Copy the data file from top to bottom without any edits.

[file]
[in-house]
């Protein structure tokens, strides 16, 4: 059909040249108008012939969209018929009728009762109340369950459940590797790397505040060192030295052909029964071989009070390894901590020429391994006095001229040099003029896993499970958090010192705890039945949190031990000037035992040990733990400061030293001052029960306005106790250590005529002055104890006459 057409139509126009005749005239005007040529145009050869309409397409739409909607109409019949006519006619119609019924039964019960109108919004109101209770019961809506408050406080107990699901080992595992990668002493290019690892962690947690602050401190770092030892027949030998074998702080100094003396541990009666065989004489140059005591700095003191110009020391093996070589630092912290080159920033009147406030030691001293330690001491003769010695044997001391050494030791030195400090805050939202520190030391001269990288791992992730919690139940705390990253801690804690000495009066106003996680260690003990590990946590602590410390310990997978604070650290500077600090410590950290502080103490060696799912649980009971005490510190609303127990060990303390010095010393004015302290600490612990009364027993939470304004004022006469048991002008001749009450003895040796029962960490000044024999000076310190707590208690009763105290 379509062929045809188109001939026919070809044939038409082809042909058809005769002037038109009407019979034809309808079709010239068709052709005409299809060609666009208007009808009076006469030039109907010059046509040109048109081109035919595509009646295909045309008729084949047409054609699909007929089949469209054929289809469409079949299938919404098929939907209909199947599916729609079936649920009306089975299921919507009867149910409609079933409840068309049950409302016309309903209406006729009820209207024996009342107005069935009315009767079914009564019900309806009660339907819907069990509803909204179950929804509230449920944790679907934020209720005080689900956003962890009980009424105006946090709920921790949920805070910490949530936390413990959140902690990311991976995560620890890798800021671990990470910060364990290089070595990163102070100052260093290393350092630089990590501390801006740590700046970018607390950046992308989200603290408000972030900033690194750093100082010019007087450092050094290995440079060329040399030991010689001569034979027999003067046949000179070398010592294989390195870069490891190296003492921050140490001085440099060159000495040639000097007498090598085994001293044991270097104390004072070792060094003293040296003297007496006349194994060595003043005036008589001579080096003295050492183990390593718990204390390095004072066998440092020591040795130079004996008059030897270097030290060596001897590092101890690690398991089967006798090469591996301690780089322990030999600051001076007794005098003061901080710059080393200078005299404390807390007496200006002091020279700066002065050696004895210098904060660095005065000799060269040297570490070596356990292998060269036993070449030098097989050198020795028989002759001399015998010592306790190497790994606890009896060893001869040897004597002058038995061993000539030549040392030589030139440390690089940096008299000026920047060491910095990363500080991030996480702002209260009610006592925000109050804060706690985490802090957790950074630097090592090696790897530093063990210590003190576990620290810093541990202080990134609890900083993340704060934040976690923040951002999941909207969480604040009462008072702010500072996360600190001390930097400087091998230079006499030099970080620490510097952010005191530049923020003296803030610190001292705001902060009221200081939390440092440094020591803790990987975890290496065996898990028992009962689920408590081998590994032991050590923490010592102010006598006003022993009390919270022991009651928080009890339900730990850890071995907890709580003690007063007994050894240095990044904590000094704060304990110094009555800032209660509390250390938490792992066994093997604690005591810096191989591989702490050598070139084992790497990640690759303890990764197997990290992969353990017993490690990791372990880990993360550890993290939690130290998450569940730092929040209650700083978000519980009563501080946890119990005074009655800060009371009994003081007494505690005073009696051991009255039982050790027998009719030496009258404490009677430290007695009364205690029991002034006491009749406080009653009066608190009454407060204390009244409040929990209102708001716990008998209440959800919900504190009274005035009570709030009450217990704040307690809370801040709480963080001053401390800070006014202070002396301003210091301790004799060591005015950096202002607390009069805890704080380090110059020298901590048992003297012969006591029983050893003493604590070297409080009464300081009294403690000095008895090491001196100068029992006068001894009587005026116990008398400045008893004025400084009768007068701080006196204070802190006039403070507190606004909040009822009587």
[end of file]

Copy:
[in-house]
């Protein structure tokens, strides 16, 4: 059909040249108008012939969209018929009728009762109340369950459940590797790397505040060192030295052909029964071989009070390894901590020429391994006095001229040099003029896993499970958090010192705890039945949190031990000037035992040990733990400061030293001052029960306005106790250590005529002055104890006459 057409139509126009005749005239005007040529145009050869309409397409739409909607109409019949006519006619119609019924039964019960109108919004109101209770019961809506408050406080107990699901080992595992990668002493290019690892962690947690602050401190770092030892027949030998074998702080100094003396541990009666065989004489140059005591700095003191110009020391093996070589630092912290080159920033009147406030030691001293330690001491003769010695044997001391050494030791030195400090805050939202520190030391001269990288791992992730919690139940705390990253801690804690000495009066106003996680260690003990590990946590602590410390310990997978604070650290500077600090410590950290502080103490060696799912649980009971005490510190609303127990060990303390010095010393004015302290600490612990009364027993939470304004004022006469048991002008001749009450003895040796029962960490000044024999000076310190707590208690009763105290 379509062929045809188109001939026919070809044939038409082809042909058809005769002037038109009407019979034809309808079709010239068709052709005409299809060609666009208007009808009076006469030039109907010059046509040109048109081109035919595509009646295909045309008729084949047409054609699909007929089949469209054929289809469409079949299938919404098929939907209909199947599916729609079936649920009306089975299921919507009867149910409609079933409840068309049950409302016309309903209406006729009820209207024996009342107005069935009315009767079914009564019900309806009660339907819907069990509803909204179950929804509230449920944790679907934020209720005080689900956003962890009980009424105006946090709920921790949920805070910490949530936390413990959140902690990311991976995560620890890798800021671990990470910060364990290089070595990163102070100052260093290393350092630089990590501390801006740590700046970018607390950046992308989200603290408000972030900033690194750093100082010019007087450092050094290995440079060329040399030991010689001569034979027999003067046949000179070398010592294989390195870069490891190296003492921050140490001085440099060159000495040639000097007498090598085994001293044991270097104390004072070792060094003293040296003297007496006349194994060595003043005036008589001579080096003295050492183990390593718990204390390095004072066998440092020591040795130079004996008059030897270097030290060596001897590092101890690690398991089967006798090469591996301690780089322990030999600051001076007794005098003061901080710059080393200078005299404390807390007496200006002091020279700066002065050696004895210098904060660095005065000799060269040297570490070596356990292998060269036993070449030098097989050198020795028989002759001399015998010592306790190497790994606890009896060893001869040897004597002058038995061993000539030549040392030589030139440390690089940096008299000026920047060491910095990363500080991030996480702002209260009610006592925000109050804060706690985490802090957790950074630097090592090696790897530093063990210590003190576990620290810093541990202080990134609890900083993340704060934040976690923040951002999941909207969480604040009462008072702010500072996360600190001390930097400087091998230079006499030099970080620490510097952010005191530049923020003296803030610190001292705001902060009221200081939390440092440094020591803790990987975890290496065996898990028992009962689920408590081998590994032991050590923490010592102010006598006003022993009390919270022991009651928080009890339900730990850890071995907890709580003690007063007994050894240095990044904590000094704060304990110094009555800032209660509390250390938490792992066994093997604690005591810096191989591989702490050598070139084992790497990640690759303890990764197997990290992969353990017993490690990791372990880990993360550890993290939690130290998450569940730092929040209650700083978000519980009563501080946890119990005074009655800060009371009994003081007494505690005073009696051991009255039982050790027998009719030496009258404490009677430290007695009364205690029991002034006491009749406080009653009066608190009454407060204390009244409040929990209102708001716990008998209440959800919900504190009274005035009570709030009450217990704040307690809370801040709480963080001053401390800070006014202070002396301003210091301790004799060591005015950096202002607390009069805890704080380090110059020298901590048992003297012969006591029983050893003493604590070297409080009464300081009294403690000095008895090491001196100068029992006068001894009587005026116990008398400045008893004025400084009768007068701080006196204070802190006039403070507190606004909040009822009587």